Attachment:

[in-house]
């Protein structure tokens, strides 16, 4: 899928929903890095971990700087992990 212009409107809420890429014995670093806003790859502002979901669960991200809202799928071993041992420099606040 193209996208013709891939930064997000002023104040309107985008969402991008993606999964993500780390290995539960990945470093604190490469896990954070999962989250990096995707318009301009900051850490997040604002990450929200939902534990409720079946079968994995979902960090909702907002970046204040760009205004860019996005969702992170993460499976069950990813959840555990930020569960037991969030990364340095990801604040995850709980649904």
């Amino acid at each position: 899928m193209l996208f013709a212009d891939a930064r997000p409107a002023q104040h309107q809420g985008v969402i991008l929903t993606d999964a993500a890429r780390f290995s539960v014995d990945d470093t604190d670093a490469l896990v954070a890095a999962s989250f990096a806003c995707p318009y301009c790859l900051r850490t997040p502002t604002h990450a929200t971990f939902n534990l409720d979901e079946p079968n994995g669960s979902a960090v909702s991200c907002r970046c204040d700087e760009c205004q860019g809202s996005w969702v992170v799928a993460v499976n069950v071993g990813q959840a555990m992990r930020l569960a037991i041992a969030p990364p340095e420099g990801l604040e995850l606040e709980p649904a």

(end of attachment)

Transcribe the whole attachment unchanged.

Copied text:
[in-house]
């Protein structure tokens, strides 16, 4: 899928929903890095971990700087992990 212009409107809420890429014995670093806003790859502002979901669960991200809202799928071993041992420099606040 193209996208013709891939930064997000002023104040309107985008969402991008993606999964993500780390290995539960990945470093604190490469896990954070999962989250990096995707318009301009900051850490997040604002990450929200939902534990409720079946079968994995979902960090909702907002970046204040760009205004860019996005969702992170993460499976069950990813959840555990930020569960037991969030990364340095990801604040995850709980649904």
């Amino acid at each position: 899928m193209l996208f013709a212009d891939a930064r997000p409107a002023q104040h309107q809420g985008v969402i991008l929903t993606d999964a993500a890429r780390f290995s539960v014995d990945d470093t604190d670093a490469l896990v954070a890095a999962s989250f990096a806003c995707p318009y301009c790859l900051r850490t997040p502002t604002h990450a929200t971990f939902n534990l409720d979901e079946p079968n994995g669960s979902a960090v909702s991200c907002r970046c204040d700087e760009c205004q860019g809202s996005w969702v992170v799928a993460v499976n069950v071993g990813q959840a555990m992990r930020l569960a037991i041992a969030p990364p340095e420099g990801l604040e995850l606040e709980p649904a």